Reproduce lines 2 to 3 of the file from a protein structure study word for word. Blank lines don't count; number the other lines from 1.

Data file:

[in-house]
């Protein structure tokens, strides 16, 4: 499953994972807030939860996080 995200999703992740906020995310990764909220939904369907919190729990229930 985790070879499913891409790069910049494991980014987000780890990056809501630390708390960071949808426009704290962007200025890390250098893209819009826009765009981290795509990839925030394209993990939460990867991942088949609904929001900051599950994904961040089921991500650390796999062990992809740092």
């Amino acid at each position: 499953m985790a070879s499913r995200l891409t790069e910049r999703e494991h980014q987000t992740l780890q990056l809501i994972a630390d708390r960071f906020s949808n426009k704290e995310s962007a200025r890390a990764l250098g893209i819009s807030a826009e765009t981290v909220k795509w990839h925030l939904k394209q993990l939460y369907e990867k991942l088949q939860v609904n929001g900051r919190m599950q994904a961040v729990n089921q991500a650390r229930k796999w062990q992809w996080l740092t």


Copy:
């Protein structure tokens, strides 16, 4: 499953994972807030939860996080 995200999703992740906020995310990764909220939904369907919190729990229930 985790070879499913891409790069910049494991980014987000780890990056809501630390708390960071949808426009704290962007200025890390250098893209819009826009765009981290795509990839925030394209993990939460990867991942088949609904929001900051599950994904961040089921991500650390796999062990992809740092």
């Amino acid at each position: 499953m985790a070879s499913r995200l891409t790069e910049r999703e494991h980014q987000t992740l780890q990056l809501i994972a630390d708390r960071f906020s949808n426009k704290e995310s962007a200025r890390a990764l250098g893209i819009s807030a826009e765009t981290v909220k795509w990839h925030l939904k394209q993990l939460y369907e990867k991942l088949q939860v609904n929001g900051r919190m599950q994904a961040v729990n089921q991500a650390r229930k796999w062990q992809w996080l740092t």